and incentives system
Preliminary findings:

2.   Lack of incentive to finish the project on time.
     - owing to absence of LDs for project delays.
     - LTO viewed the lack of provision for LDs is
     consistent with practice since there is no
     cash outlay from the government and the
     project does not involve any direct
     government support or subsidy

                                                    38
Analysis of the risk allocation
and incentives system
Preliminary findings:

3.   Unclear whether or not the operation risk is
     fully covered.
     - several facilities -> several CAIFs
     - Operation bond, PhP100 million, is valid for
     10 years, beginning “first” In-Service Date.
     - Since the contract distinguished a “first” In-
     Service Date, it can be interpreted that each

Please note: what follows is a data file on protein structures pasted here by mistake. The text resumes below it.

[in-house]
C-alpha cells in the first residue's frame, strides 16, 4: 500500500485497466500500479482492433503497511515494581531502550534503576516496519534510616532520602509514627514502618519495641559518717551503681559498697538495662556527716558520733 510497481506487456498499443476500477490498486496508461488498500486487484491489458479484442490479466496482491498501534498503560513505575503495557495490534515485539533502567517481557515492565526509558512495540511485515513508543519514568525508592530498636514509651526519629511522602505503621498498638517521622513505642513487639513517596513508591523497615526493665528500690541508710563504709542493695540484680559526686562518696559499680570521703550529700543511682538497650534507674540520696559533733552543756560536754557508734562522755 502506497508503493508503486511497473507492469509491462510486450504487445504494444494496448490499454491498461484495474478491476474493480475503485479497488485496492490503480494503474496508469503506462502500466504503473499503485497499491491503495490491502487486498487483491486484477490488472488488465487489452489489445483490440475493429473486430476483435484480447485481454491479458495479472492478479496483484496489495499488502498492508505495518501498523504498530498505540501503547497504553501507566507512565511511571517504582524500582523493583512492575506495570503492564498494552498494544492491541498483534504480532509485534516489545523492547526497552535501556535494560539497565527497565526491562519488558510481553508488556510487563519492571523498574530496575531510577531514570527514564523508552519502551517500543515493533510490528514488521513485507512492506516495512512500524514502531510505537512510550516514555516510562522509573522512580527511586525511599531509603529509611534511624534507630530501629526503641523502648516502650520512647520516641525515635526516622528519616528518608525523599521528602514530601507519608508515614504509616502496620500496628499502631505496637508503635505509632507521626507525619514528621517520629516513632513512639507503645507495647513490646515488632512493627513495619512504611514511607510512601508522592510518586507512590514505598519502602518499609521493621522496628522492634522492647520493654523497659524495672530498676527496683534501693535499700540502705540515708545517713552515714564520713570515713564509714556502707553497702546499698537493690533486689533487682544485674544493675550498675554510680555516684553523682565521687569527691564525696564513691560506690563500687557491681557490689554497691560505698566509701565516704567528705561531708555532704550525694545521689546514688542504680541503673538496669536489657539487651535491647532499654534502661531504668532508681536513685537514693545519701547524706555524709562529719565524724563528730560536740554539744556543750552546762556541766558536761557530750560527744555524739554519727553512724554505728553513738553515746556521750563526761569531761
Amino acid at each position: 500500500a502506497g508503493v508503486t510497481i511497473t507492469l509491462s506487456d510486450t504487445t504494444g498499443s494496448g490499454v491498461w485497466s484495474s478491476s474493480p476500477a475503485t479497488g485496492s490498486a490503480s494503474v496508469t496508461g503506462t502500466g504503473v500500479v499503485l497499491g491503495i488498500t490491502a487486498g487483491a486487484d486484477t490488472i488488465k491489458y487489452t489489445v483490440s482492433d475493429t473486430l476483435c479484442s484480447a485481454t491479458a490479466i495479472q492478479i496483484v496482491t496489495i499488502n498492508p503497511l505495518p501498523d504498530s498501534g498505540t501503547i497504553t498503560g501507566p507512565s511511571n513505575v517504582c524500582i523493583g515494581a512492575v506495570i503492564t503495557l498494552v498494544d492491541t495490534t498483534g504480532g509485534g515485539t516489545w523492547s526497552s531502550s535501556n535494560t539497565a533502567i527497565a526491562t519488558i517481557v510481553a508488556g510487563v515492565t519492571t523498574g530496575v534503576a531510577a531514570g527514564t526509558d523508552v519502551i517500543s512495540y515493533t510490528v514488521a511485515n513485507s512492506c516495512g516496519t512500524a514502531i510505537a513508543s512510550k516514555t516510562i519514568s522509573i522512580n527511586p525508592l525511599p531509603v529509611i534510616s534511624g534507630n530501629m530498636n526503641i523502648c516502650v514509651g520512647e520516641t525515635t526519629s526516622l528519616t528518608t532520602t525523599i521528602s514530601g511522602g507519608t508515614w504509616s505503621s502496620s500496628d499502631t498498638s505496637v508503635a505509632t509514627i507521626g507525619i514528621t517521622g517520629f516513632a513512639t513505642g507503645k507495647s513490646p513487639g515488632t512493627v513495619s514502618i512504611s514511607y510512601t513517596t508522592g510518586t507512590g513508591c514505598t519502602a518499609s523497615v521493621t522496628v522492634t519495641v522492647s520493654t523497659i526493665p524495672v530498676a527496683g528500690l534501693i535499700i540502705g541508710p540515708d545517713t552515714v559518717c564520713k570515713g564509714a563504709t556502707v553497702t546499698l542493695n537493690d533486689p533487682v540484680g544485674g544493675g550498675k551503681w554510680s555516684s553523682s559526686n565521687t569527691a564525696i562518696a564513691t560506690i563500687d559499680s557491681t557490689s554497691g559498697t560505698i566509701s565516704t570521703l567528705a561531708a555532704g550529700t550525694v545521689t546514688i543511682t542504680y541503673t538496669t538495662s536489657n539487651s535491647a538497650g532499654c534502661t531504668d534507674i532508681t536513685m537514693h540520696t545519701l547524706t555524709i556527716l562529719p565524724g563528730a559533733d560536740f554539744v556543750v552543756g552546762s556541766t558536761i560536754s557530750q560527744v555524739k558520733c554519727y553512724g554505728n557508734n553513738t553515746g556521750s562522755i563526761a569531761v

accepted facility has a concession period of
     10 years.                                        39
Analysis of the risk allocation
and incentives system
Preliminary findings:

4. End-user/public bears full depreciation risk.
   - through the parametric formula.
   - usual practice in the Philippines, often
    claimed as requirement of international
    lending partners
   - govt has some form of control through
    macro-policies

                                                   40
Analysis of the risk allocation
and incentives system
Preliminary findings:

5. End-user/public bears full interest rate
    fluctuations risk.
   - through the parametric formula.
   - usual practice in the Philippines, often
    claimed as requirement of international
    lending partners

Both (4) and (5) creates bias towards debt
    financing, specifically $ financing.        41
Analysis of the risk allocation
and incentives system
Preliminary findings:

6. Income tax incorporated in the parametric
    formula, i.e., in β = ave. annual opex as % of
    total revenues, the numerator includes
    taxes.
   - only the VAT, not the income tax, may be
    passed on to the end-users.